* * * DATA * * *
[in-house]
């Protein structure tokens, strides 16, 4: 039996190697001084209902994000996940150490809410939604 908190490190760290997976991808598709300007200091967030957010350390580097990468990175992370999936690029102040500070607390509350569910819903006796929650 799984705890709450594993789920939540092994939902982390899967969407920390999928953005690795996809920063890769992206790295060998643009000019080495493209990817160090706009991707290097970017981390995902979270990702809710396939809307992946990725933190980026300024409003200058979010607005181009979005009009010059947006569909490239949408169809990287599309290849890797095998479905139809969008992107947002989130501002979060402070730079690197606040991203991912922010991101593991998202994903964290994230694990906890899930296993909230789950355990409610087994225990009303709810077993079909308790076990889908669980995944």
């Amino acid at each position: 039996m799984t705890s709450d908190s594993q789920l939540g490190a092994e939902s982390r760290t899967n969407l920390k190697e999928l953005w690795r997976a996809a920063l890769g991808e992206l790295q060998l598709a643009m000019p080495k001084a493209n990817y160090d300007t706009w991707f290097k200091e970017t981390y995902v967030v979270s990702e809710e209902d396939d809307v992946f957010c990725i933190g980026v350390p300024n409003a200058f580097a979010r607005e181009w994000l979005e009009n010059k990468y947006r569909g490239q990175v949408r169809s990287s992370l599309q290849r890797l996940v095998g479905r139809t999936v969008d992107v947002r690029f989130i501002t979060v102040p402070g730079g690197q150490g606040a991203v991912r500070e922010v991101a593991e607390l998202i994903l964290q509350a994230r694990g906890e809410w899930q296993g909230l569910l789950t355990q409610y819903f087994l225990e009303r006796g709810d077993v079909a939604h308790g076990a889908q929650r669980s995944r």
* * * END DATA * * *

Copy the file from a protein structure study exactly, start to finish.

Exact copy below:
[in-house]
């Protein structure tokens, strides 16, 4: 039996190697001084209902994000996940150490809410939604 908190490190760290997976991808598709300007200091967030957010350390580097990468990175992370999936690029102040500070607390509350569910819903006796929650 799984705890709450594993789920939540092994939902982390899967969407920390999928953005690795996809920063890769992206790295060998643009000019080495493209990817160090706009991707290097970017981390995902979270990702809710396939809307992946990725933190980026300024409003200058979010607005181009979005009009010059947006569909490239949408169809990287599309290849890797095998479905139809969008992107947002989130501002979060402070730079690197606040991203991912922010991101593991998202994903964290994230694990906890899930296993909230789950355990409610087994225990009303709810077993079909308790076990889908669980995944």
């Amino acid at each position: 039996m799984t705890s709450d908190s594993q789920l939540g490190a092994e939902s982390r760290t899967n969407l920390k190697e999928l953005w690795r997976a996809a920063l890769g991808e992206l790295q060998l598709a643009m000019p080495k001084a493209n990817y160090d300007t706009w991707f290097k200091e970017t981390y995902v967030v979270s990702e809710e209902d396939d809307v992946f957010c990725i933190g980026v350390p300024n409003a200058f580097a979010r607005e181009w994000l979005e009009n010059k990468y947006r569909g490239q990175v949408r169809s990287s992370l599309q290849r890797l996940v095998g479905r139809t999936v969008d992107v947002r690029f989130i501002t979060v102040p402070g730079g690197q150490g606040a991203v991912r500070e922010v991101a593991e607390l998202i994903l964290q509350a994230r694990g906890e809410w899930q296993g909230l569910l789950t355990q409610y819903f087994l225990e009303r006796g709810d077993v079909a939604h308790g076990a889908q929650r669980s995944r």